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Families Sue Arkansas Over Transgender Health Care Ban

Dennis family
Dennis family photographed by Rana Young/ACLU

"This law stands in the way of our child getting the medical care she will desperately need," says Amanda Dennis, mother of a trans daughter.

The American Civil Liberties Union has filed a lawsuit against the new Arkansas law banning gender-affirming health care for transgender minors.

The ACLU filed the suit Tuesday in U.S. District Court for the Eastern District of Arkansas, on behalf of four trans young people and their families as well as two doctors, according to an ACLU press release.

Arkansas legislators overrode Gov. Asa Hutchinson's veto last month to pass House Bill 1570 into law. It bars doctors from providing gender-affirming care to people under 18 or even referring them for such care. It also bans the use of state funds or insurance coverage for gender-affirming health care for trans minors and allows private insurers to refuse coverage for gender-affirming care for people of any age. It is scheduled to take effect July 28.

Arkansas is so far the only state to enact such a law; similar legislation has been proposed elsewhere, and Tennessee recently adopted a more limited measure, banning the administration of hormones and puberty blockers to children before they reach puberty -- but those medications are not prescribed for prepubertal children anyway. The Arkansas law bans those medications for anyone under 18 for the purpose of gender confirmation, along with banning gender-affirming surgery for minors (doctors do not recommend genital surgery for people under 18, in any case, although some minors undergo chest surgery).

The ACLU suit contends that the Arkansas law violates the U.S. Constitution. "It violates the Equal Protection Clause of the Fourteenth Amendment because it discriminates on the basis of sex and transgender status by prohibiting certain medical treatments only for transgender patients and only when the care is 'related to gender transition,'" the suit says. "This discrimination cannot be justified under heightened scrutiny or any level of equal protection scrutiny. In addition, by preventing parents from seeking appropriate medical care for their children when the course of treatment is supported by the child and their doctor, the Health Care Ban interferes with the right to parental autonomy guaranteed by the Due Process Clause of the Fourteenth Amendment. Lastly, the Health Care Ban violates the First Amendment by prohibiting healthcare providers from referring their patients for medical treatments that are in accordance with the accepted medical standards of care to treat gender dysphoria."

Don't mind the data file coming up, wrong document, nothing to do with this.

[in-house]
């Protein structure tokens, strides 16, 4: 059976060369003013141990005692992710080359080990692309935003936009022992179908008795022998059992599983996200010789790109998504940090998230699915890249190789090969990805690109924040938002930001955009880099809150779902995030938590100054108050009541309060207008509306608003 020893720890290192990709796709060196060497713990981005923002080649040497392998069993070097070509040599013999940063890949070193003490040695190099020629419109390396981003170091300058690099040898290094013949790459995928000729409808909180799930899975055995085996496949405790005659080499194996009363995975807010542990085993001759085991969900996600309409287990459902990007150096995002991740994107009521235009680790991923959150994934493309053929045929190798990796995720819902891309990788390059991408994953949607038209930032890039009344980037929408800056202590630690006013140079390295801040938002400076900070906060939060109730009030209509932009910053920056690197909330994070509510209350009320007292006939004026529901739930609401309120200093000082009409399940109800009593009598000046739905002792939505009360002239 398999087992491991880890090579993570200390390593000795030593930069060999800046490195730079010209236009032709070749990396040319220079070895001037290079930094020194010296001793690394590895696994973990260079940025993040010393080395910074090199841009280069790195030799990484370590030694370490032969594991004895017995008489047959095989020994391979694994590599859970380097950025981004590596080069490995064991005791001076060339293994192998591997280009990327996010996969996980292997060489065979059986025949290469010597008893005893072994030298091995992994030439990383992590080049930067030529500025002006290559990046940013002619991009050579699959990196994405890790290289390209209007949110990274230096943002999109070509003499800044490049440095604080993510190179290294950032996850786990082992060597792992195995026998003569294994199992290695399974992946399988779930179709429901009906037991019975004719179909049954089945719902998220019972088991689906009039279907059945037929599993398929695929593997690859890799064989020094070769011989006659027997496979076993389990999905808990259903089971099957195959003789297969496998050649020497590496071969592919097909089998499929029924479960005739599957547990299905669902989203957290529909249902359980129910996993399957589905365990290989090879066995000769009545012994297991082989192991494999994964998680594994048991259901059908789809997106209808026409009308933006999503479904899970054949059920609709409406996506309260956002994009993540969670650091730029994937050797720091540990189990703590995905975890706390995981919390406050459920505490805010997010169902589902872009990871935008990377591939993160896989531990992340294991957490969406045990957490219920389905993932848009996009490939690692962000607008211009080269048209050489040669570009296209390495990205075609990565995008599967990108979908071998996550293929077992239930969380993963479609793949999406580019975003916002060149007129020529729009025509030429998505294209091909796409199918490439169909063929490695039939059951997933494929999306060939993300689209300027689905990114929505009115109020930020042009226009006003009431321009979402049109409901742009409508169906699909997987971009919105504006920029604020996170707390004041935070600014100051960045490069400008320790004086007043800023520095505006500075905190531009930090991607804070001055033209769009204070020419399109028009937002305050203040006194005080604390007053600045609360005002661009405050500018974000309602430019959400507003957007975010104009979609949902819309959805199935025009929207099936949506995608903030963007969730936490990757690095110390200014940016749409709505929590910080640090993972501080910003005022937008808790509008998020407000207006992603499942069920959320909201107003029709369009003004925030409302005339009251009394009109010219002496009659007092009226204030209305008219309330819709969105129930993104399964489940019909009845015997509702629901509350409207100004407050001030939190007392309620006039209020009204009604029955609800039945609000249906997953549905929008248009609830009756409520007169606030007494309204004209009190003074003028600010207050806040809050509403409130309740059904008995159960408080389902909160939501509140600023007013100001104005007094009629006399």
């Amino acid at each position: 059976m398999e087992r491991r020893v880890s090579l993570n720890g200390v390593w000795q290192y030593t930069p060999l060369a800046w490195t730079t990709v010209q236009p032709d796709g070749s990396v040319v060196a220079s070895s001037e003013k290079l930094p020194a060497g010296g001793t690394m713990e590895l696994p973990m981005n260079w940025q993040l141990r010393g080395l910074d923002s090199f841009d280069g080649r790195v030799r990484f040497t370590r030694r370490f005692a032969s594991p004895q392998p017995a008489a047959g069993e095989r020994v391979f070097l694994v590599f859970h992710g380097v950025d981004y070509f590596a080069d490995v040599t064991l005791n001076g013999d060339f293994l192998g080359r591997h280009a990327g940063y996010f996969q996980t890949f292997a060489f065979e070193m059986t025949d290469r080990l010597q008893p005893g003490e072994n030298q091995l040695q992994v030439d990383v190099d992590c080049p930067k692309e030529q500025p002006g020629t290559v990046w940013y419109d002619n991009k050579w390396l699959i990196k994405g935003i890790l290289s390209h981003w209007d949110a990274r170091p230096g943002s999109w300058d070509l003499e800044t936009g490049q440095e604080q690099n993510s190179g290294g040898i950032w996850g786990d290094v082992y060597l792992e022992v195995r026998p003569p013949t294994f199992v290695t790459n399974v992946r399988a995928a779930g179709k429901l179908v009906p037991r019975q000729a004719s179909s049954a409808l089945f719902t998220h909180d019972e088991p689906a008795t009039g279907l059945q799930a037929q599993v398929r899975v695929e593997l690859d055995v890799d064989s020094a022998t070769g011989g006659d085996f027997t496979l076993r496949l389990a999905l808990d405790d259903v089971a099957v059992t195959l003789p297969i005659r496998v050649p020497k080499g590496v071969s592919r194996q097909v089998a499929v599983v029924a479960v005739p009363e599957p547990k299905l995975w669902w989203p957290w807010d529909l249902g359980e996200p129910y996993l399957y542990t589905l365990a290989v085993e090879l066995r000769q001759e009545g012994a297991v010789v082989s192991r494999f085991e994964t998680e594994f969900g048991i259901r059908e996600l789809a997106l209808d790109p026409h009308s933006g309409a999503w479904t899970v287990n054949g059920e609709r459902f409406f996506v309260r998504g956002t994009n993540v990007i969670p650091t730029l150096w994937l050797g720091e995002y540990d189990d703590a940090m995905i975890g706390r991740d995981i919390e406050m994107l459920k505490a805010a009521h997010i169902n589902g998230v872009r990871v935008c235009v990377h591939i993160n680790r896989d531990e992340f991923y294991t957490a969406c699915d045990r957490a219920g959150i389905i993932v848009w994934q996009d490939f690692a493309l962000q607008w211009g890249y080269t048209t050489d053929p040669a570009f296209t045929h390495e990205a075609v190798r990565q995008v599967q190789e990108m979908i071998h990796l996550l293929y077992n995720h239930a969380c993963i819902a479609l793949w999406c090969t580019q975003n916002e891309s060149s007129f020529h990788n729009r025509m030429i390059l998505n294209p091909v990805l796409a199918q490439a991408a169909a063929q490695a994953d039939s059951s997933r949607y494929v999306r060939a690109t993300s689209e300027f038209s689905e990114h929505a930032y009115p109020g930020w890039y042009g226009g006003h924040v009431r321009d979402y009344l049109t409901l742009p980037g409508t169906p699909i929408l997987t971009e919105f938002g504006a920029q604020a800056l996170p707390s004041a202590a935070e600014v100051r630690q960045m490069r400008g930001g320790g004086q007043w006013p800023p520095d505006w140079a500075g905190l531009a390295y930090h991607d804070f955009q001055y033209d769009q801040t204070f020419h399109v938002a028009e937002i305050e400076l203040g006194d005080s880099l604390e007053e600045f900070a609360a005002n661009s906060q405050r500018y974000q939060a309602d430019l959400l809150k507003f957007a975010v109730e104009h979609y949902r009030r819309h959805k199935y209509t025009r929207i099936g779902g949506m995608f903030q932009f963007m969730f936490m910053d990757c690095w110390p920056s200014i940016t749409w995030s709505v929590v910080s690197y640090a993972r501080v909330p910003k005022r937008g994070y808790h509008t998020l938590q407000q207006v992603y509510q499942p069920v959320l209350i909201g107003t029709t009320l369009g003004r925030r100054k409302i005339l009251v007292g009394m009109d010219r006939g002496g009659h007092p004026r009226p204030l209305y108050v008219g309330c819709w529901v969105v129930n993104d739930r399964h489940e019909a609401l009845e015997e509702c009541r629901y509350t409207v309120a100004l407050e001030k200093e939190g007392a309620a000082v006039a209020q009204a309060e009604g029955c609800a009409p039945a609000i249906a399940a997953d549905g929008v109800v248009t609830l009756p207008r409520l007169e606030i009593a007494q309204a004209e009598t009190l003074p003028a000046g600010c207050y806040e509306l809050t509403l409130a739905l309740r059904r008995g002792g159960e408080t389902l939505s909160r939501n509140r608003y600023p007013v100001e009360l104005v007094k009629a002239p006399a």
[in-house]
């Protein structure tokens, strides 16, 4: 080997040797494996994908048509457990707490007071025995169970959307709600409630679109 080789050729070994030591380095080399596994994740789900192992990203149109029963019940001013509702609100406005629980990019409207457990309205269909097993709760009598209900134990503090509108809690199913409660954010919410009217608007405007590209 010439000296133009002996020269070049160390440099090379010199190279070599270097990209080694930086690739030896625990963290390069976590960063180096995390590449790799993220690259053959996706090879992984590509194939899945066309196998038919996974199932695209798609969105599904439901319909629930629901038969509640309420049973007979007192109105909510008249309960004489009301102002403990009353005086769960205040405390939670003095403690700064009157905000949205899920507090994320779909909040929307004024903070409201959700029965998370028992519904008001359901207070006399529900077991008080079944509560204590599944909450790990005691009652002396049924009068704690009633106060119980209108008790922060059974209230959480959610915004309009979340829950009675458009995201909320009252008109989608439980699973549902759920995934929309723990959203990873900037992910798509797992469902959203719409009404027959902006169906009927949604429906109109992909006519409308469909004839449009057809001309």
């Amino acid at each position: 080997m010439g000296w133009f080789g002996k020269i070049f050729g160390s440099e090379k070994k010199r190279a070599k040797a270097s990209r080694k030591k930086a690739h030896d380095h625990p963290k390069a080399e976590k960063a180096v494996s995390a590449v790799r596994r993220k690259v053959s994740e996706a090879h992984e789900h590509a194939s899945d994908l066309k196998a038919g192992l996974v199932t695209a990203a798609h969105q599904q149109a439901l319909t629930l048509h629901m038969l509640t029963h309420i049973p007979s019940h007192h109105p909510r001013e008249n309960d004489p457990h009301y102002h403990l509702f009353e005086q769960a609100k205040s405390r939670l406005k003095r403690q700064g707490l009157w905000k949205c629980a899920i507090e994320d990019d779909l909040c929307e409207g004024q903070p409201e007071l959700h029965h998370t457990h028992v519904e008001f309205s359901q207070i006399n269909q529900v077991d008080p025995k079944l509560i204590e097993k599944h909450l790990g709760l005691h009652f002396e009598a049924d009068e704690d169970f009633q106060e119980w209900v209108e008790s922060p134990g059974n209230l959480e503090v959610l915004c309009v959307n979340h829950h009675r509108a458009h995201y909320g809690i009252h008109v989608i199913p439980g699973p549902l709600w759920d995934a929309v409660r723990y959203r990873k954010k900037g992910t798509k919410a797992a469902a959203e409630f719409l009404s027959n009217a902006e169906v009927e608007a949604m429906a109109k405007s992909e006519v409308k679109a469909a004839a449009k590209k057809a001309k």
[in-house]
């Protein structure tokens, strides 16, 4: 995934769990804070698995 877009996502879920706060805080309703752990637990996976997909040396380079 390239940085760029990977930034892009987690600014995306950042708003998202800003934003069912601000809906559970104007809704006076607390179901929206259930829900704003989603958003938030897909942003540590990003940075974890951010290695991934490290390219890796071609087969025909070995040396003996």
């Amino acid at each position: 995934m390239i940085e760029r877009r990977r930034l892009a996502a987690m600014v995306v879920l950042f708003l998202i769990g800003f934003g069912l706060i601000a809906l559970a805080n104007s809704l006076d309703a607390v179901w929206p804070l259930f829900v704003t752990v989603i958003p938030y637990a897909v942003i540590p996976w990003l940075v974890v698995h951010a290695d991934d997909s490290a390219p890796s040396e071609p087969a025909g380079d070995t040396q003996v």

"This law would be devastating to trans youth and their families, forcing many to uproot their lives and leave the state to access the gender-affirming care they need," Holly Dickson, ACLU of Arkansas executive director, said in the press release. "Gender-affirming care is lifesaving care for our clients, and they're terrified of what will happen if this law is allowed to take effect. No child should be cut off from the medical care they need or denied their fundamental right to be themselves -- but this law would do both. We're suing to stop this cruel and unconstitutional law from taking effect and inflicting further harm on these children and their families."